How Can I Make My Pet Like Me More?
Everyone who absolutely loves their pets has cycled through a few thoughts similar to these:
“Does my dog love me, or just want food?”
“Does my cat know I exist?”
If you’re like us, you care that your pet is happy, healthy, and loves you as much as you love them. Sometimes it’s obvious, as anyone who has been woken up by a lick to the face from a smiling, dopey golden retriever will tell you. Other times, it’s not so clear--or maybe you’re worried someone in your family won’t get along with your pet. Don’t sweat it--it’s time to roll up your sleeves and get your paws dirty with some insight for forming a better relationship with your pet.
It really all boils down to communication. Regrettably, it’s still not possible to speak with animals (looking at you Google Translate!). So to make up for it, it’s important for pet owners to learn to communicate effectively with their pets. This falls into two main categories--interpreting your pet’s body language and vocalizations, and learning how to mimic their various forms of communication in a way that makes them comfortable in any situation.
Cats--whether mercurial or affectionate-- display a few awesome examples of this body language that are pretty easy to notice. An easily observable is the “slow blink.” Many cat owners have seen this, and it’s a signal that your cat is calm, and totally at ease with the situation. As a human, you can mimic this body language to show them that you are, likewise relaxed, and not a threat to them at all. Learning body language can be the key to “cat diplomacy.”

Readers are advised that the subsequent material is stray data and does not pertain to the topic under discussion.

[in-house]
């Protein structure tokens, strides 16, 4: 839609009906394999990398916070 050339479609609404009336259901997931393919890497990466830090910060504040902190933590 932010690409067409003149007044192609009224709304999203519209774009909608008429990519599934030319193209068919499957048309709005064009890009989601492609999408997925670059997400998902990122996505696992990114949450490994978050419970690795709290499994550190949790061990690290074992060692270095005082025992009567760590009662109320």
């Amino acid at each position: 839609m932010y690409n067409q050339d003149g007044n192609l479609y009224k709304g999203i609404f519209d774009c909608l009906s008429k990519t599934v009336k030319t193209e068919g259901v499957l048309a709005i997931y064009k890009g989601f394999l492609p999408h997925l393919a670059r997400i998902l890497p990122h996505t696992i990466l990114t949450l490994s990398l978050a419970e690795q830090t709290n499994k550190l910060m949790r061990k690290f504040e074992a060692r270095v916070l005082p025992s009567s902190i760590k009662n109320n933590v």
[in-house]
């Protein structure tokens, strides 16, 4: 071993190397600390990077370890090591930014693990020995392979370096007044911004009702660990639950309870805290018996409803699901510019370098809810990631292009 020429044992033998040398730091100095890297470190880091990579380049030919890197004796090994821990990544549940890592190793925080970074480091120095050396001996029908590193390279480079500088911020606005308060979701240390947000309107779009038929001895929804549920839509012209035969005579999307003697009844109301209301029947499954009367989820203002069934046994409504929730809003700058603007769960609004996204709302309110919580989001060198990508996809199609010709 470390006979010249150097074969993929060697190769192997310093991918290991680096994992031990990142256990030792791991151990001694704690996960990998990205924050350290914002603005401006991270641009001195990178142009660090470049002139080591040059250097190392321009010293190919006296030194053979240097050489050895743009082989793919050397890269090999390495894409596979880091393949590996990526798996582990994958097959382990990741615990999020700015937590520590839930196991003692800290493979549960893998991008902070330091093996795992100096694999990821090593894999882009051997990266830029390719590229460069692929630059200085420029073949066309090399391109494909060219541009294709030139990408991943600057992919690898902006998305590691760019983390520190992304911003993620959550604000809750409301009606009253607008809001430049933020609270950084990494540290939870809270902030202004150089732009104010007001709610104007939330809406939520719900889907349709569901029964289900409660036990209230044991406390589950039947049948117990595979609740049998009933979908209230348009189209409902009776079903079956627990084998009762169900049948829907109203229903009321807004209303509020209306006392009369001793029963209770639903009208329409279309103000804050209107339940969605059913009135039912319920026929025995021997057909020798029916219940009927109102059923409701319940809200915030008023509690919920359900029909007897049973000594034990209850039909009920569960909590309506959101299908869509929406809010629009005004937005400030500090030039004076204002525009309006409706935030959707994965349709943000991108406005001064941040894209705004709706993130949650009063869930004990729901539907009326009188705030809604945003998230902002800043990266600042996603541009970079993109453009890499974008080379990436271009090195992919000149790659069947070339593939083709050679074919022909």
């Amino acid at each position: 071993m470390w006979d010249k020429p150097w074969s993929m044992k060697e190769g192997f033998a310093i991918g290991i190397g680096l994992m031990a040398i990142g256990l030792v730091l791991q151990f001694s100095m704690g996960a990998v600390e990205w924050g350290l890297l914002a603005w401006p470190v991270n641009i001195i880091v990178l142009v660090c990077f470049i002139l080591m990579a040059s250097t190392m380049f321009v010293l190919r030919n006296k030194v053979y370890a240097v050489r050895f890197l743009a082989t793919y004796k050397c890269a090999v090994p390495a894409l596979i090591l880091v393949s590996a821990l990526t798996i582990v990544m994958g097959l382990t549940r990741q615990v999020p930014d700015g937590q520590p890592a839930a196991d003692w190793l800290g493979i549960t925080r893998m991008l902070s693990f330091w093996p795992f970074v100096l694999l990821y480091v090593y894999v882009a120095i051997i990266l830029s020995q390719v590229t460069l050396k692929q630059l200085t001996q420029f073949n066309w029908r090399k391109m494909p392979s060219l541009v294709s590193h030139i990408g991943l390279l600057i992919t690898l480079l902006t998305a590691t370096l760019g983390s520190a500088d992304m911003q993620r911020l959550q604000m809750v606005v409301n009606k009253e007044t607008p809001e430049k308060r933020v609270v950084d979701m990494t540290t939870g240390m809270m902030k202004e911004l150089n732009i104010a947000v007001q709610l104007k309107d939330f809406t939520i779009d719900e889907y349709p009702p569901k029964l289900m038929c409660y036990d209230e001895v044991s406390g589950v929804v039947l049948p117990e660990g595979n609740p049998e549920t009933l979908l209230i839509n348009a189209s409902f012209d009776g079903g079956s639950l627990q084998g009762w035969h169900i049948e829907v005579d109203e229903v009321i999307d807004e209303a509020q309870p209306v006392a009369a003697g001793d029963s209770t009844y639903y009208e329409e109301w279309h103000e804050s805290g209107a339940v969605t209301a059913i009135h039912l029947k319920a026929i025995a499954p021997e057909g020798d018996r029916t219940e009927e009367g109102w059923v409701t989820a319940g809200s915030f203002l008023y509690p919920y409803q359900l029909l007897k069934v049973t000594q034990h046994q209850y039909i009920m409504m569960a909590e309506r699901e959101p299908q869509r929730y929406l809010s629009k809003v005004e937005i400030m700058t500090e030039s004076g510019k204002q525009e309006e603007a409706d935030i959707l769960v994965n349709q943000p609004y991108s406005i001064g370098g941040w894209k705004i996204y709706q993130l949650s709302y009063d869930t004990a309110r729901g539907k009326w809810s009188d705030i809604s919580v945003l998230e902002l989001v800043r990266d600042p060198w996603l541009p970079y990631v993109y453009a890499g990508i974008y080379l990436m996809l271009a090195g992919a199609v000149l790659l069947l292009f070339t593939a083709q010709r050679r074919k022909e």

It’s important to recognize that the same behaviors in different species of animal do NOT mean the same thing. Dogs often roll over on their backs for a belly rub usually as a sign of submission during play, and around people they trust. In most cases, do the right thing and give your dog a belly rub if they do this! Cats, on the other hand, employ this seemingly inviting posture as a defensive position. Don’t try to rub your cat’s belly if they do this--it often means they feel threatened, and reaching for their belly can earn you a little scratch.
These rules extend beyond four legged friends. Birds are extremely expressive, and anyone who has a bird at home will tell you they are full of body language and vocalizations too. Birds use all kinds of signs, such as flapping their wings, ruffling their feathers, and clicking their beaks to convey how they are feeling. Understanding these signs, such as the tail wag of a happy bird, can make the difference between an interaction that leads to a distrustful bird, and one that keeps them perching on your arm and happily chattering to you whenever you’re home.
These few examples cover only the tip of the iceberg in pet body language. Something as subtle as the speed in which a dog wags their tail can signal a totally different emotion. At a minimum, all pet owners should learn to read the signs and signals their pets are sending them. Your pet will thank you, and your relationship will be stronger because of it. Learning the deeper nuances of an animal’s body language can spell the difference between a pet who feels threatened, and one who feels loved enough to curl up in your lap at a moment’s notice. It can be a challenge for some, but with a little patience and a healthy dose of treats, anything is possible.
Part 1 of 2
While I'm away...
...who's going to be my pet sitter?